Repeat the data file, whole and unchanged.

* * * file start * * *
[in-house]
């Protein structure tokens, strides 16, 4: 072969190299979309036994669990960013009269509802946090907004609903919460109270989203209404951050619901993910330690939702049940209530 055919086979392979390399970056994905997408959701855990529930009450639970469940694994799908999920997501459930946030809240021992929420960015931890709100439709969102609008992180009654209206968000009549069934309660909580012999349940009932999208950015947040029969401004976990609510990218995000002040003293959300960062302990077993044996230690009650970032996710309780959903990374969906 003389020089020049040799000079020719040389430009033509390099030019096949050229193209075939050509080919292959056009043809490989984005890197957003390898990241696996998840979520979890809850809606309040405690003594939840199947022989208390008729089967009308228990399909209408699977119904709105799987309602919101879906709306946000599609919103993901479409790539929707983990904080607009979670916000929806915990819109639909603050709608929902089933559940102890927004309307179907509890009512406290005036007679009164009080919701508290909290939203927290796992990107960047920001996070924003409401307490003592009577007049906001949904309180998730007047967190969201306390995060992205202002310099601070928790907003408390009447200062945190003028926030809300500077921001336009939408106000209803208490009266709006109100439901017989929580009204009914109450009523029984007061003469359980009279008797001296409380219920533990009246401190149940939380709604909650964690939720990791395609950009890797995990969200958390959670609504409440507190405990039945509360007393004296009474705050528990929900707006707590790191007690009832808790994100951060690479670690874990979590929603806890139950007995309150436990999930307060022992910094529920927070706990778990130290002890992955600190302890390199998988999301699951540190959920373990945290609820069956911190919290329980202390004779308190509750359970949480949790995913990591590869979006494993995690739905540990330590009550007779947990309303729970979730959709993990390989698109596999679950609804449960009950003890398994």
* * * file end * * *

[in-house]
């Protein structure tokens, strides 16, 4: 072969190299979309036994669990960013009269509802946090907004609903919460109270989203209404951050619901993910330690939702049940209530 055919086979392979390399970056994905997408959701855990529930009450639970469940694994799908999920997501459930946030809240021992929420960015931890709100439709969102609008992180009654209206968000009549069934309660909580012999349940009932999208950015947040029969401004976990609510990218995000002040003293959300960062302990077993044996230690009650970032996710309780959903990374969906 003389020089020049040799000079020719040389430009033509390099030019096949050229193209075939050509080919292959056009043809490989984005890197957003390898990241696996998840979520979890809850809606309040405690003594939840199947022989208390008729089967009308228990399909209408699977119904709105799987309602919101879906709306946000599609919103993901479409790539929707983990904080607009979670916000929806915990819109639909603050709608929902089933559940102890927004309307179907509890009512406290005036007679009164009080919701508290909290939203927290796992990107960047920001996070924003409401307490003592009577007049906001949904309180998730007047967190969201306390995060992205202002310099601070928790907003408390009447200062945190003028926030809300500077921001336009939408106000209803208490009266709006109100439901017989929580009204009914109450009523029984007061003469359980009279008797001296409380219920533990009246401190149940939380709604909650964690939720990791395609950009890797995990969200958390959670609504409440507190405990039945509360007393004296009474705050528990929900707006707590790191007690009832808790994100951060690479670690874990979590929603806890139950007995309150436990999930307060022992910094529920927070706990778990130290002890992955600190302890390199998988999301699951540190959920373990945290609820069956911190919290329980202390004779308190509750359970949480949790995913990591590869979006494993995690739905540990330590009550007779947990309303729970979730959709993990390989698109596999679950609804449960009950003890398994």